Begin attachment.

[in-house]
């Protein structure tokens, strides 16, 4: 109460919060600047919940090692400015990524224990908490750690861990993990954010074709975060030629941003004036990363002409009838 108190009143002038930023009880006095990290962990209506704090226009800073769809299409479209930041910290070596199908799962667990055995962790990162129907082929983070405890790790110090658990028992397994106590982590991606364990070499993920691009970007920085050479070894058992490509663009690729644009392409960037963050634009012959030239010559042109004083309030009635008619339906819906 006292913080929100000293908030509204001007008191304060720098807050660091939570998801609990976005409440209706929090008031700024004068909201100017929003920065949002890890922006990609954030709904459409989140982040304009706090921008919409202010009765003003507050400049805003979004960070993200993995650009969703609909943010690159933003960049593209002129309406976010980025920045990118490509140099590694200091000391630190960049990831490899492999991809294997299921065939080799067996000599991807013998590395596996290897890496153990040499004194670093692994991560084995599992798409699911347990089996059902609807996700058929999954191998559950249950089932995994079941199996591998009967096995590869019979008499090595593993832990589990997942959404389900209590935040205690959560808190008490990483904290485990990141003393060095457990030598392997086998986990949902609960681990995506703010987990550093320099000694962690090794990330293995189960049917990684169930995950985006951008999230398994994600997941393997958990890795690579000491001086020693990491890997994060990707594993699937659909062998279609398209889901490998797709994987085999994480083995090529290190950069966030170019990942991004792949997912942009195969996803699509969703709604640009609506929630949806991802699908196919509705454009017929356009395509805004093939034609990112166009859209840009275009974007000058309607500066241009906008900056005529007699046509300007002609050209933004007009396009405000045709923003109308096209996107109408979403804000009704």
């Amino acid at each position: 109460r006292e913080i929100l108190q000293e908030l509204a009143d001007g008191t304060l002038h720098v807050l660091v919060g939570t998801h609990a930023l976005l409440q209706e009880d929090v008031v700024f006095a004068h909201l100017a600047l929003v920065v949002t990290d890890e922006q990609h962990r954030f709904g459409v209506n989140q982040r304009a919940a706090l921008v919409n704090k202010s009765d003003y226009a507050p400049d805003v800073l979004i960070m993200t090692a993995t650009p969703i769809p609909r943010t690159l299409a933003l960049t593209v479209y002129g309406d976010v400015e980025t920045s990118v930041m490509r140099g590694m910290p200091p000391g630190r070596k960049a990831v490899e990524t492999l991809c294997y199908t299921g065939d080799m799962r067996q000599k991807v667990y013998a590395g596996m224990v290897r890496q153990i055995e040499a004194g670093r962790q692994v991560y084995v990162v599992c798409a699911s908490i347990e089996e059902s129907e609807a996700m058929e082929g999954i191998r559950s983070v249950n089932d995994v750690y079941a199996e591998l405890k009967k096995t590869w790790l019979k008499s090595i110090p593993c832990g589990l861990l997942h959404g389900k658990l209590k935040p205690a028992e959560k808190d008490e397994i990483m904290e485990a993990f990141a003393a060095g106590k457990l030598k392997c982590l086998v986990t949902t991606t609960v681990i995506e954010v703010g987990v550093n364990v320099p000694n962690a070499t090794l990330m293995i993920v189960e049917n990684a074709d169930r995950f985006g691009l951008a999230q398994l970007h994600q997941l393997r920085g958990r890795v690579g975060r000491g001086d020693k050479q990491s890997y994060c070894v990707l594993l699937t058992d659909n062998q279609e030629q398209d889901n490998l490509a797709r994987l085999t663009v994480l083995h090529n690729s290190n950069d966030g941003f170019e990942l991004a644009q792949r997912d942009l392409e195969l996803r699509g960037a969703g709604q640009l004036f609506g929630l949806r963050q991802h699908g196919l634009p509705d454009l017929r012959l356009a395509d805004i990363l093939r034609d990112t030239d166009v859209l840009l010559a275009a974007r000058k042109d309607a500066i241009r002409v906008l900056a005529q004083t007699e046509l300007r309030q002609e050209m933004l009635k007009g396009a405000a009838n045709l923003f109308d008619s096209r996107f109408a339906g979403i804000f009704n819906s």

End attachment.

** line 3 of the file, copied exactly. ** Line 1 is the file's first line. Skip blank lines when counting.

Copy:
């Amino acid at each position: 109460r006292e913080i929100l108190q000293e908030l509204a009143d001007g008191t304060l002038h720098v807050l660091v919060g939570t998801h609990a930023l976005l409440q209706e009880d929090v008031v700024f006095a004068h909201l100017a600047l929003v920065v949002t990290d890890e922006q990609h962990r954030f709904g459409v209506n989140q982040r304009a919940a706090l921008v919409n704090k202010s009765d003003y226009a507050p400049d805003v800073l979004i960070m993200t090692a993995t650009p969703i769809p609909r943010t690159l299409a933003l960049t593209v479209y002129g309406d976010v400015e980025t920045s990118v930041m490509r140099g590694m910290p200091p000391g630190r070596k960049a990831v490899e990524t492999l991809c294997y199908t299921g065939d080799m799962r067996q000599k991807v667990y013998a590395g596996m224990v290897r890496q153990i055995e040499a004194g670093r962790q692994v991560y084995v990162v599992c798409a699911s908490i347990e089996e059902s129907e609807a996700m058929e082929g999954i191998r559950s983070v249950n089932d995994v750690y079941a199996e591998l405890k009967k096995t590869w790790l019979k008499s090595i110090p593993c832990g589990l861990l997942h959404g389900k658990l209590k935040p205690a028992e959560k808190d008490e397994i990483m904290e485990a993990f990141a003393a060095g106590k457990l030598k392997c982590l086998v986990t949902t991606t609960v681990i995506e954010v703010g987990v550093n364990v320099p000694n962690a070499t090794l990330m293995i993920v189960e049917n990684a074709d169930r995950f985006g691009l951008a999230q398994l970007h994600q997941l393997r920085g958990r890795v690579g975060r000491g001086d020693k050479q990491s890997y994060c070894v990707l594993l699937t058992d659909n062998q279609e030629q398209d889901n490998l490509a797709r994987l085999t663009v994480l083995h090529n690729s290190n950069d966030g941003f170019e990942l991004a644009q792949r997912d942009l392409e195969l996803r699509g960037a969703g709604q640009l004036f609506g929630l949806r963050q991802h699908g196919l634009p509705d454009l017929r012959l356009a395509d805004i990363l093939r034609d990112t030239d166009v859209l840009l010559a275009a974007r000058k042109d309607a500066i241009r002409v906008l900056a005529q004083t007699e046509l300007r309030q002609e050209m933004l009635k007009g396009a405000a009838n045709l923003f109308d008619s096209r996107f109408a339906g979403i804000f009704n819906s």